Intended user of lighter in products case is irrelevant
Copies of the 27-page opinion in Phillips v. Cricket Lighters are available by contacting Kristy Hackman, Communications Associate, ([email protected]).
In a products liability case, the Pennsylvania Superior Court has reversed a trial courts decision that granted summary judgment to the appellees because a two-year-old who started a tragic fire while playing with a disposable lighter that did not have child-resistant features was not the intended user of that lighter. In Phillips v. Cricket Lighters, the Superior Court on April 10 ruled that the trial courts analysis of who was the intended user of the lighter was irrelevant in the case. In a 27-page opinion, Senior Judge John P. Hester wrote:
We disagree with this [trial courts] analysis and believe that it harkens back to privity principles that were expressly abrogated by the adoption of products liability law. Initially, as noted, there is nothing in the elements of a products liability cause of action that requires a plaintiff to be an intended user of a product. Instead, the language of Restatement (Second) of Torts �402A allows recovery to any ultimate user or consumer of the defective product.
The Superior Court found that the trial court improperly granted summary judgment and also rejected the appellees contention that the case was preempted by federal consumer protection law.
The decision is a significant victory for Pennsylvania consumers, according to Paul R. Lauricella of the Philadelphia firm of Beasley Casey & Erbstein who filed an amicus curiae brief on behalf of PaTLA. Lauricella said that this is the first time the Court has addressed the issue of whether a manufacturer could circumscribe its liability simply by defining the class of intended users.
According to the Courts opinion, the fire that was ignited by the lighter killed Robyn Williams, a single mother, and two of her three children, Jerome and Alphonso, but spared Neil Alphonso, who is the sole surviving child and was a witness to the tragedy. On the night of Nov. 30, 1993, Neil awoke in his apartment bedroom after hearing noises in the kitchen. He saw his two-year-old brother, Jerome, with a lighter in his hand. Jerome had pulled a chair next to the refrigerator and had pulled down his mothers purse from the top of the refrigerator. According to the opinion, Neil tried unsuccessfully to awaken his sleeping mother. Neil then returned to his bedroom, where Jerome, still with the lighter, also was located. Jerome tried to light the lighter twice. His second effort was successful and the flame ignited bed linens and the room began to fill with smoke and fire. Neil unsuccessfully attempted to awaken his mother a second time. Neil then went to a window and started to scream. After suffering from smoke inhalation, he was rescued by a neighbor. The other three family members died in the fire.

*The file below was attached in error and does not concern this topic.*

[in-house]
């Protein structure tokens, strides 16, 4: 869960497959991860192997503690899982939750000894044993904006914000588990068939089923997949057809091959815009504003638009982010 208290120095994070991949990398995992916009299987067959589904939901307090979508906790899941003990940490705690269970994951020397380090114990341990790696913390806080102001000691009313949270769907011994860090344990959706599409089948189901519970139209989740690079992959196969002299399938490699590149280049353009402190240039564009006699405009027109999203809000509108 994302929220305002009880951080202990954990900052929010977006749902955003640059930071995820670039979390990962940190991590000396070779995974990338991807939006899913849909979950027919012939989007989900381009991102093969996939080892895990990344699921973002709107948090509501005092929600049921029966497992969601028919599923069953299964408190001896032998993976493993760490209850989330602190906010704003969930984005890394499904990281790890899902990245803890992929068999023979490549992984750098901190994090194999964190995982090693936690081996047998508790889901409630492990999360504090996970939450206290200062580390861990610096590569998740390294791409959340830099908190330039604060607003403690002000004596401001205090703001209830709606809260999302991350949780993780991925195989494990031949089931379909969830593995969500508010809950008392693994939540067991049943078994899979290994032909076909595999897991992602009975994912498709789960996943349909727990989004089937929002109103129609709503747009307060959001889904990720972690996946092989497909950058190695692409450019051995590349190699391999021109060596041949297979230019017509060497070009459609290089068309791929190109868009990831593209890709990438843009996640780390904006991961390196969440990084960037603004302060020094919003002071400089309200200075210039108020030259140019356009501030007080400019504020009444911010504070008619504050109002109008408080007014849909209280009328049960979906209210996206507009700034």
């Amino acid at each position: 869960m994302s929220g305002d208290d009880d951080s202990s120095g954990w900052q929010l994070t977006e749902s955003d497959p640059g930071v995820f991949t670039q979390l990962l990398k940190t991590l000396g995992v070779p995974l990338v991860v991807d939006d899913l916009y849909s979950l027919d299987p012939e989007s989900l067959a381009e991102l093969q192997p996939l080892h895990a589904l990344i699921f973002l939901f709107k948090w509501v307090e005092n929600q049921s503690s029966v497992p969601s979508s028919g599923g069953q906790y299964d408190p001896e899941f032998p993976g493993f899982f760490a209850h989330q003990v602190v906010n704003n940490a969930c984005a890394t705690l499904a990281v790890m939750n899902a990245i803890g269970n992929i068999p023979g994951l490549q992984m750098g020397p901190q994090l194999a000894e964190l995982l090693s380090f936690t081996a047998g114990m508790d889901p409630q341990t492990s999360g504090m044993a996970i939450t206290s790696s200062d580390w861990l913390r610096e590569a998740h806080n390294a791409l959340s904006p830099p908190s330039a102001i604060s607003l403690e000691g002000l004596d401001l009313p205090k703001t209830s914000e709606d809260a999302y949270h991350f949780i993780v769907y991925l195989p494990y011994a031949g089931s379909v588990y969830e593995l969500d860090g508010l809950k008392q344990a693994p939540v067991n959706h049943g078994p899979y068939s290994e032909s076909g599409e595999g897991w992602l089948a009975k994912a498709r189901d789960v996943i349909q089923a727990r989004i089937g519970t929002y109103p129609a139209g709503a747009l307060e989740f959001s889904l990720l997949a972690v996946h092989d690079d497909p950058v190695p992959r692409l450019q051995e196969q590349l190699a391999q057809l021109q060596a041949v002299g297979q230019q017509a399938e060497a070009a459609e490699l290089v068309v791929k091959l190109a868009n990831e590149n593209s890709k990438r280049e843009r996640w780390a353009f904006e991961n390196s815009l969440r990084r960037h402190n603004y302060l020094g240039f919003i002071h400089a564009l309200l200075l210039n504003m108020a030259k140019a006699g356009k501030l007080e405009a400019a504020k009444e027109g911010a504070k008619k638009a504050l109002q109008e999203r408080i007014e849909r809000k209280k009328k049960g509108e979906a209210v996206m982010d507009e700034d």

According to the Court, the Cricket disposable butane lighter was retrieved from the apartment following the fire.
Gwendolyn Philips, as administratrix of the estates of the decedents and as Neils guardian, filed suit against the manufacturers and distributors of Cricket butane lighters, as well as others who were not involved in the appeal.
The Superior Court first addressed Crickets claim that the state products liability claim was preempted by federal law. But the Court rejected the preemption claim, noting that the regulation did not apply to the lighter in question, which was manufactured in 1990. Therefore, the standard does not even apply to the lighter involved in this case, which means that there is no federal standard attempting to regulate the same subject matter as that of the appellants claim, Hester wrote.
Next, the Court addressed the plaintiffs claim that the lighter was designed defectively because it was unreasonably dangerous for the manufacturer not to place child-proof or child-resistant features on it. The Court said it disagreed with the trial courts opinion that the plaintiff could not bring the claim, since the lighter was not being used by the intended user at the time of the fire. The Court said that there is nothing in the elements of a products liability cause of action that requires a plaintiff to be an intended user of a product. Instead, the Court pointed to the Restatement (Second) of Torts �402A.
The Court also said that the trial court erred in granting summary judgment without applying the risk utility test, as required under Pennsylvania law. The danger posed by the design was of the gravest kind, and the likelihood that the danger would occur, due to the nature of the children and the product involved, was substantial and known to the appellees prior to manufacture of this product, the Court said. The adverse consequences to the product and to the consumer that would result from a safer design were minimala nominal increase in cost.
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